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This report provides a broad overview and assessment of how interactive voice response (IVR) systems are being implemented in international development work with an emphasis on the particular role IVR can play in peacebuilding work in post-conflict contexts. In order to narrow the scope of research, this study focuses primarily on the usage of IVR in conjunction with radio for development projects in different crisis and post-crisis zones in Africa and India, as operationalized within the larger international development contexts. 

This toolkit provides information about currently available mobile messaging technology solutions, as well as things to consider when selecting a vendor and deploying a mobile health, or mHealth, campaign. It is meant to be used with other resources on project design, content development, and behavioral change communications, including Planning an Information Systems Project: A Toolkit for Public Health Managers.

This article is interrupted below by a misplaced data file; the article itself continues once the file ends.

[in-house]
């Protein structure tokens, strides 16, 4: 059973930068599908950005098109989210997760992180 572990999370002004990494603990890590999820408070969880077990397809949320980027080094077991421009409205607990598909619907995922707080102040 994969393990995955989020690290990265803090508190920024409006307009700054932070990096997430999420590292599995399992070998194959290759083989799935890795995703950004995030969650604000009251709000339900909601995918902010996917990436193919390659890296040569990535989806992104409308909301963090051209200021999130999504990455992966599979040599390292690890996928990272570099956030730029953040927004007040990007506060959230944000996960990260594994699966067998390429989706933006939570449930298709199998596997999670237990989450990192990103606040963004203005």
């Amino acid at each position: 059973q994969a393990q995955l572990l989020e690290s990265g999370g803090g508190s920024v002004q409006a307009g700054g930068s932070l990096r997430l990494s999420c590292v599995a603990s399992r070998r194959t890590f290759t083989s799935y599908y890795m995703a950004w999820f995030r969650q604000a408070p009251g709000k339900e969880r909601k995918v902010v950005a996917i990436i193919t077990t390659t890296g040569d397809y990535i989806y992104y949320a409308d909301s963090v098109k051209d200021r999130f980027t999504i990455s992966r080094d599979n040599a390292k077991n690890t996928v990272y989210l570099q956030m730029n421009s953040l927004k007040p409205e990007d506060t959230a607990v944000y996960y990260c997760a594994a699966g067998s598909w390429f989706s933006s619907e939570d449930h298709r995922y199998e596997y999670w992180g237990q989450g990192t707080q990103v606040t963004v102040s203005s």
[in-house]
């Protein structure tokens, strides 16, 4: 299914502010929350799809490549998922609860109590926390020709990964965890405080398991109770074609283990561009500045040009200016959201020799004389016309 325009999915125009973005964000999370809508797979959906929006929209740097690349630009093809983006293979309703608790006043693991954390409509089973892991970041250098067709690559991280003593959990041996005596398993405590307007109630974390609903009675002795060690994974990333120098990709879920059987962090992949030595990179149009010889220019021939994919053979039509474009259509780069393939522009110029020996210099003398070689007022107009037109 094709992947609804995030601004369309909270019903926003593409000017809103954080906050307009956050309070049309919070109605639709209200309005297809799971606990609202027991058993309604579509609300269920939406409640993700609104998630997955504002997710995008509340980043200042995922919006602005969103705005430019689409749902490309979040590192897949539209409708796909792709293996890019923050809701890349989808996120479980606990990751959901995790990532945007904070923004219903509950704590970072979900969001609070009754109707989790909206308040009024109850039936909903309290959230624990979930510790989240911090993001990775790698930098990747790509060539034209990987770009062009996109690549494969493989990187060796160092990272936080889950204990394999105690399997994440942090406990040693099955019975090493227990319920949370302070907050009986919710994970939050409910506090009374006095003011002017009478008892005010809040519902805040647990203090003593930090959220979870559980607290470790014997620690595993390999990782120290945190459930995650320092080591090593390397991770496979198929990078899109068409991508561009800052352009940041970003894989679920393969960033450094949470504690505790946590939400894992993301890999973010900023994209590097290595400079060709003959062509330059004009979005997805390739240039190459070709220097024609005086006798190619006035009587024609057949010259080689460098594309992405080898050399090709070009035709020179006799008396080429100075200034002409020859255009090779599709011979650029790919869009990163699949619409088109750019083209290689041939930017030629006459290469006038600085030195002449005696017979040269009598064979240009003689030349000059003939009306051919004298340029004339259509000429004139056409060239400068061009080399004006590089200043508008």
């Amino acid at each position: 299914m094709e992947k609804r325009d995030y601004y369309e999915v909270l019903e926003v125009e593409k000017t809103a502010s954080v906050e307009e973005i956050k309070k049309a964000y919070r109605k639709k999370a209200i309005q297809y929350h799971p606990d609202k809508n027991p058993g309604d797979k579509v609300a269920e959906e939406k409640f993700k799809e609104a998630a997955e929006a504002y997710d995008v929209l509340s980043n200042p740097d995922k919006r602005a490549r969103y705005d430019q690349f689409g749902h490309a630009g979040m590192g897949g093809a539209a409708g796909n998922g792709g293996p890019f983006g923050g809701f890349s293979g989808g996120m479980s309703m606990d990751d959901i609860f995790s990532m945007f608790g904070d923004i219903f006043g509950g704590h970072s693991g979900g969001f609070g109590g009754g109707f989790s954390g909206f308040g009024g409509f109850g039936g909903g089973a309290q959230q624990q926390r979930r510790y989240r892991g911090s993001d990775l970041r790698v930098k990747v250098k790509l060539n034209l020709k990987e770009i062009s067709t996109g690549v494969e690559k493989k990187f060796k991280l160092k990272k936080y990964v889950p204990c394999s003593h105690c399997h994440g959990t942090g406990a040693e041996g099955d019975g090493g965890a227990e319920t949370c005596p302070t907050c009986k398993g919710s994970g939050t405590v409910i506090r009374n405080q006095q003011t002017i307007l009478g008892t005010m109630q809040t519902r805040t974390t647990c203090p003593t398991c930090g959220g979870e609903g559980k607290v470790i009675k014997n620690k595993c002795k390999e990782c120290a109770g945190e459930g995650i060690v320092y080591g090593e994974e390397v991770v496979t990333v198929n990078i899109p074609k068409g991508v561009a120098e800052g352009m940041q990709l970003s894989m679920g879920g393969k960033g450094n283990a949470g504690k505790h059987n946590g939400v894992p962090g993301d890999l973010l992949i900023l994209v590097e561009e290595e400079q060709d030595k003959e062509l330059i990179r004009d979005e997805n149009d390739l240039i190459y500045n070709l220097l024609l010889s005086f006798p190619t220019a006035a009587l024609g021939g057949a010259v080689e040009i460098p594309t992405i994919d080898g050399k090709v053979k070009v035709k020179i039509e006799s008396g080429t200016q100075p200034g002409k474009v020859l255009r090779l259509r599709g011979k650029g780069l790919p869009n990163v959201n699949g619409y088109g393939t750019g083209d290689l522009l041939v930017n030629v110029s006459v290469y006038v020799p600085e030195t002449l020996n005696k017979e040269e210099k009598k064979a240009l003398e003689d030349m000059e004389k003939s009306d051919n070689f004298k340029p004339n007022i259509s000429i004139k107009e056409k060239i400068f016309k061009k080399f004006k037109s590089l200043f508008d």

This guide is aimed at businesses which use IVR for sales, but can easily be adapted and used for social and behavior change projects. It provides an overview of how interactive voice response (IVR) works, why it is used, and its advantages and disadvantages.

Included is information about:

In 2016, Solidarity and Action Against the HIV Infection in India (SAATHII) began a partnership with Janssen Global Public Health, an initiative of the Janssen Pharmaceutical Companies of Johnson & Johnson. The initiative, named m-Maitri, aimed to complement on-the-ground efforts at ensuring retention in the Prevention of Parent to Child Transmission (PPTCT) cascade with Interactive Voice Response (IVR) to consenting pregnant women and mother-baby pairs until the babies reach 18 months of age.

The USAD-funded CapacityPlus project, led by IntraHealth International, developed, deployed, and assessed an innovative mLearning system that used a combination of IVR and SMS text messaging to deliver refresher training to family planning providers in Senegal, focusing on management of contraceptive side effects and counseling to dispel misconceptions. 

This article provides basic information about how to conduct a focus group.

The steps described are:

  • Preparing for a Focus Group
  • Conducting a Focus Group
  • Note Taking Hints for Observers
  • Analysis
  • The Take Away

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